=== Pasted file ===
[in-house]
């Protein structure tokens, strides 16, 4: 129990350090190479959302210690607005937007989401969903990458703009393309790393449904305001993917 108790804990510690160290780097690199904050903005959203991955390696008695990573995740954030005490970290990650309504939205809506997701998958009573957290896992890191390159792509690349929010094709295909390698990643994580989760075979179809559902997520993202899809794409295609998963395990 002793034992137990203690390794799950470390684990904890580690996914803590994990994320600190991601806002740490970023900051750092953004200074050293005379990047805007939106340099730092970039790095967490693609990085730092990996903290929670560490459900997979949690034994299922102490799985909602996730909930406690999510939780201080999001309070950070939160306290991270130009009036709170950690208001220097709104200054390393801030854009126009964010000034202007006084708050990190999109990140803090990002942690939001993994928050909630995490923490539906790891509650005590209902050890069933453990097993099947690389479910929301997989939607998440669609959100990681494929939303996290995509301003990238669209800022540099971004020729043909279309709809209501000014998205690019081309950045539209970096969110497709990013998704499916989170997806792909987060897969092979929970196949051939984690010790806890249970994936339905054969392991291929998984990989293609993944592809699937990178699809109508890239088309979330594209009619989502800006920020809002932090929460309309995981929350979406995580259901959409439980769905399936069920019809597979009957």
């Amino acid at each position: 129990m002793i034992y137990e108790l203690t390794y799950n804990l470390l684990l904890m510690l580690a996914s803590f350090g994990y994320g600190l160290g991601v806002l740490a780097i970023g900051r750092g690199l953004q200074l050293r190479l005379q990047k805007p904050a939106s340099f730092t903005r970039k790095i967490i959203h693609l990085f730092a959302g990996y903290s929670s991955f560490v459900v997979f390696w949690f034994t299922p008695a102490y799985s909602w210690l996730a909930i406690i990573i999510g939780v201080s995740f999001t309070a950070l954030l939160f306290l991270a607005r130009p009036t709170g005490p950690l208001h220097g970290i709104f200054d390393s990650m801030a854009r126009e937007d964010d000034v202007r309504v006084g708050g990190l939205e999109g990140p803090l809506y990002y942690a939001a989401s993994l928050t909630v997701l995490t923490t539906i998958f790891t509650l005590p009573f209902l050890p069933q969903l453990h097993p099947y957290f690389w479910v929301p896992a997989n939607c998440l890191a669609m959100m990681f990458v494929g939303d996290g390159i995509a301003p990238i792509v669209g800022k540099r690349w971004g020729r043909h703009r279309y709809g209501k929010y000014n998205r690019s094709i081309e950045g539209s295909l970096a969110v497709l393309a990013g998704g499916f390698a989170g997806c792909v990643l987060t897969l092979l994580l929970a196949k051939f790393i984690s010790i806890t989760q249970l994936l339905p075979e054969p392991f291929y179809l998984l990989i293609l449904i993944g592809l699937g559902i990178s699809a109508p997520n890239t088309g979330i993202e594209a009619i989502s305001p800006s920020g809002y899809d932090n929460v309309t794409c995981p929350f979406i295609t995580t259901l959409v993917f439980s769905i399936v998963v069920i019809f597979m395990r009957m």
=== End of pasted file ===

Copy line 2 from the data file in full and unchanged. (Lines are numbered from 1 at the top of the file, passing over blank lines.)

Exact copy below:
């Protein structure tokens, strides 16, 4: 129990350090190479959302210690607005937007989401969903990458703009393309790393449904305001993917 108790804990510690160290780097690199904050903005959203991955390696008695990573995740954030005490970290990650309504939205809506997701998958009573957290896992890191390159792509690349929010094709295909390698990643994580989760075979179809559902997520993202899809794409295609998963395990 002793034992137990203690390794799950470390684990904890580690996914803590994990994320600190991601806002740490970023900051750092953004200074050293005379990047805007939106340099730092970039790095967490693609990085730092990996903290929670560490459900997979949690034994299922102490799985909602996730909930406690999510939780201080999001309070950070939160306290991270130009009036709170950690208001220097709104200054390393801030854009126009964010000034202007006084708050990190999109990140803090990002942690939001993994928050909630995490923490539906790891509650005590209902050890069933453990097993099947690389479910929301997989939607998440669609959100990681494929939303996290995509301003990238669209800022540099971004020729043909279309709809209501000014998205690019081309950045539209970096969110497709990013998704499916989170997806792909987060897969092979929970196949051939984690010790806890249970994936339905054969392991291929998984990989293609993944592809699937990178699809109508890239088309979330594209009619989502800006920020809002932090929460309309995981929350979406995580259901959409439980769905399936069920019809597979009957």